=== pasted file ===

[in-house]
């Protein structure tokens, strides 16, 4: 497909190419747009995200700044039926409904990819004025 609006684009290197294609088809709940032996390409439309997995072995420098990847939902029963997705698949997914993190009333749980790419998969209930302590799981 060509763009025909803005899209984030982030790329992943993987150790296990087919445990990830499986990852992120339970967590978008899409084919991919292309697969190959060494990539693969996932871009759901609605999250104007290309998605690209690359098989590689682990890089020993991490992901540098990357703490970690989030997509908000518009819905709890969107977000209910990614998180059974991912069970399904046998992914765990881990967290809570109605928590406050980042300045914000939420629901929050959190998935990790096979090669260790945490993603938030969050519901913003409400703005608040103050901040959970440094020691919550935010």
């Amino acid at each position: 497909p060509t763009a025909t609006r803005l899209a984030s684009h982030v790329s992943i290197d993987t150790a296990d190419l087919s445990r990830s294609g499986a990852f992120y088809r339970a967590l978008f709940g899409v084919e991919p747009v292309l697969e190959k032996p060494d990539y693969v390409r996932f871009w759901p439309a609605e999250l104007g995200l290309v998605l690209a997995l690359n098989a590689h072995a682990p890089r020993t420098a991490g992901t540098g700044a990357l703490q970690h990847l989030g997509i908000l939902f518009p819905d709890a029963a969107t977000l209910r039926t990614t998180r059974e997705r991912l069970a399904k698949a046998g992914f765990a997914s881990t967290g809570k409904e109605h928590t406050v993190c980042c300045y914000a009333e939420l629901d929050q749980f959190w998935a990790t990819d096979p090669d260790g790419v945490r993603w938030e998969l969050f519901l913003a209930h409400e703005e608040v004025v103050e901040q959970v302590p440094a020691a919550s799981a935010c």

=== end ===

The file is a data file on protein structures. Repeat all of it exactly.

[in-house]
């Protein structure tokens, strides 16, 4: 497909190419747009995200700044039926409904990819004025 609006684009290197294609088809709940032996390409439309997995072995420098990847939902029963997705698949997914993190009333749980790419998969209930302590799981 060509763009025909803005899209984030982030790329992943993987150790296990087919445990990830499986990852992120339970967590978008899409084919991919292309697969190959060494990539693969996932871009759901609605999250104007290309998605690209690359098989590689682990890089020993991490992901540098990357703490970690989030997509908000518009819905709890969107977000209910990614998180059974991912069970399904046998992914765990881990967290809570109605928590406050980042300045914000939420629901929050959190998935990790096979090669260790945490993603938030969050519901913003409400703005608040103050901040959970440094020691919550935010």
């Amino acid at each position: 497909p060509t763009a025909t609006r803005l899209a984030s684009h982030v790329s992943i290197d993987t150790a296990d190419l087919s445990r990830s294609g499986a990852f992120y088809r339970a967590l978008f709940g899409v084919e991919p747009v292309l697969e190959k032996p060494d990539y693969v390409r996932f871009w759901p439309a609605e999250l104007g995200l290309v998605l690209a997995l690359n098989a590689h072995a682990p890089r020993t420098a991490g992901t540098g700044a990357l703490q970690h990847l989030g997509i908000l939902f518009p819905d709890a029963a969107t977000l209910r039926t990614t998180r059974e997705r991912l069970a399904k698949a046998g992914f765990a997914s881990t967290g809570k409904e109605h928590t406050v993190c980042c300045y914000a009333e939420l629901d929050q749980f959190w998935a990790t990819d096979p090669d260790g790419v945490r993603w938030e998969l969050f519901l913003a209930h409400e703005e608040v004025v103050e901040q959970v302590p440094a020691a919550s799981a935010c």